- The average Lifespan of a Javan Rhino is 35-40 years
- The average Lifespan of a Sumatran Rhino is 35-40 years
- The average Lifespan of a Black Rhino is 40 years
- The average Lifespan of an Indian Rhino is 40-50 years
- The average Lifespan of a White Rhino is 40-50 years
- A Rhinos footprint is like a human fingerprint, each rhino’s is unique.
- Each Rhinos species communicate with different sounds.
- A Javan Rhino is the less vocal rhino with only a few sounds ever recorded.
- A Sumatran Rhino is very vocal and their sounds range from Whistling to whining noises.
- The Black Rhinos sounds ranges from a mmwonk sound to a high pitched wonk and snorts.
- The Indian or Greater one horned rhino uses approximately 12 sounds to communicate which includes honks, Snorts and roars.
- A White Rhino pants, shrieks and puffs during communication.
- Habitat of the Javan Rhino is in Tropical landscapes in Western Java.
- The Sumatran Rhino lives in Dense Tropical Forests in Indonesia 54. The Black Rhino are found in Acacia Savannahs and Grasslands over Africa
- The Indian Greater one horned rhino are found in Swamp forests in India and Nepal
- The White Rhino are found in Grasslands on open Savannas in Africa
- Rhinos are known in terrestrial zoology as megafauna. (Large Animals)
- Javan Rhinos have special foot glands to help mark their territory.
- The White rhino can eat plants that are toxic to other animals.
- The average height of a Javan Rhino is 1.4-1.7m
- The average height of a Sumatran Rhino is 1-1.5m
- The average height of a Black Rhino is 1.6m
- The average height of an Indian/ Greater one horned Rhino is 1.75-1.9m
- The average height of a White Rhino is 1.6-1.8m
- Front horn lengths recorded from the Javan rhino’s horn is 26cm and the female have no horn at all
- The average length of the Sumatran rhino’s horn is 26-80cm
- The Black Rhino’s front horn can reach up to 140cm
- The white Rhino’s front horn can reach up to 150 cm
- White and black rhino’s use their horns not only to fight between each other for territory, but to defend their claves and steer them in the right direction. Other uses include searching for food (breaking off branches and digging for roots) as well as digging for water.
- The Asian rhinos don’t normally use their horns as a defense mechanism, but rely on their sharp incisors to fight for territory and to protect their young.
- All rhinos have unique footprints, like human fingerprints.
- All the 5 species of rhino have different shapes of footprints.
- The Javan Rhino cow reaches sexual maturity at age 3-4 years and the male at 6 years.
- The Sumatran Rhino cow reaches sexual maturity at age 6-7 years and the male at 10 years.
- The Black Rhino cow reaches sexual maturity at age 4-6 years and the male at 7-9 years.
- The Indian Rhino cow reaches sexual maturity at age 3-6 years and the male at 10-12 years.
- The White Rhino cow reaches sexual maturity at age 4-7 years and the male at 10-12 years.
- The Javan Rhino cow produces a single calve every 4-5 years.
- The Sumatran Rhino cow produces a single calve every 3-4 years.
- The Black Rhino cow produces a single calve every 4 years.
- The Indian Rhino cow produces a single calve every 3 years.
- The White Rhino cow produces a single calve every 2-3 years.
- Rhinos eyesight are not their most reliable sense, but to make up for that their hearing is impeccable, and their excellent sense of smell.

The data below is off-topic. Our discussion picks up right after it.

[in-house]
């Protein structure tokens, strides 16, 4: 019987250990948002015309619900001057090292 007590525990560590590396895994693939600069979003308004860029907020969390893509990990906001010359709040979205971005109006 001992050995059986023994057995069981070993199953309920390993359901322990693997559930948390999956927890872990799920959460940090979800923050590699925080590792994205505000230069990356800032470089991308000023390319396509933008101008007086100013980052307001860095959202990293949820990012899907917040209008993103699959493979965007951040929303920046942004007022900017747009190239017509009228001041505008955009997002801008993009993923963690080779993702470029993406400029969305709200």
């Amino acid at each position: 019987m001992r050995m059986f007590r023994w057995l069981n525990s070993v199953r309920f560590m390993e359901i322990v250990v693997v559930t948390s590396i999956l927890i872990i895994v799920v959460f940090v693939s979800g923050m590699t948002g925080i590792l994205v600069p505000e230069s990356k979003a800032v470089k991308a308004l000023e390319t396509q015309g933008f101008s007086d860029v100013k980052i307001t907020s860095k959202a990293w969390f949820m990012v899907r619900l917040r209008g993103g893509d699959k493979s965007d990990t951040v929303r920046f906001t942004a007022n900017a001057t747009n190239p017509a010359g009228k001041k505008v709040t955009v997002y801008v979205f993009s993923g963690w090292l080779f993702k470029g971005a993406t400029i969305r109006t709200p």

- An oxpecker or Tickbird is one of the rhinos best friends, they have a symbiotic relationship, where the oxpecker feeds from parasites like ticks on the rhinos body, the rhino gets rid of these unwelcome pests and the oxpecker makes a huge commotion when it spots any other animal or human, which then alerts the rhino on potential dangers nearby. In Swahili, the oxpecker is referred to as the “rhino’s guard
- Rhino Chromosomes all rhinos have 82 Chromosomes, the Black Rhino has 84 Chromosomes (diploid number, 2N, per cell)
- The classic Shakespeare play Macbeth mentions a rhino.
- The White and the black rhino are both actually grey.
- The difference in The Black and White rhino are believed but not supported by evidence to be inherited from the Dutch settlers who described the white rhino’s lips as Wijd (wide) and the misunderstanding was made that there are white and black rhinos in Africa.
- The most distinct difference between the black and the white rhino lies in their mouths.
- The White Rhino has a square flat mouth and the Black rhino a Hook Prehensile-Lip.
- The shape of the Rhinos lips will give us an indication if they are Grazers like the White Rhino or browsers like the black rhino.
- The Javan Rhino has a grey skin, which tend to look black when wet with a pink color in the folds.
- The Sumatran rhino has a reddish brown skin color.
- The Indian rhino has a thick grey-brown skin with pinkish folds and a black horn.
- Javan Rhinos are hairless except some on their ears, eyelashes and tail
- Sumatran Rhinos are the hairiest rhinos alive today and calves are totally covered in brown hair. Adults have a patch of thick hair on their ears and a clump of hair at its tail.
- The Black Rhino has little hair, except on their ears eyelashes and tails
- The Indian Rhino has very little hair, except on their ears eyelashes and tails
- The White Rhino has little hair on their bodies, they do however have hair on their ears eyelashes and tails
- There are no Javan Rhinos left in captivity, the only Rhinos left are a population less than 60 in the Ujung Kulon National Park at the tip of Java in Indonesia.
- All living Sumatran Rhinos live on the Peninsular Malaysia, the island of Sumatra, and Sabah, Borneo. And only a handful are living in captivity today.
- The Black Rhino can still be found in Namibia, South Africa, Kenya, Tanzania and Zimbabwe, and Chad. There are a quite a few successful breeding programs over the world in captivity.
- The Indian Greater One Horned Rhino can be found in a few places in Southern Nepal, Northern West Bengal and The Barahmaputra Valley. Some Great successes have been recorded for the captive breeding of the Indian rhino.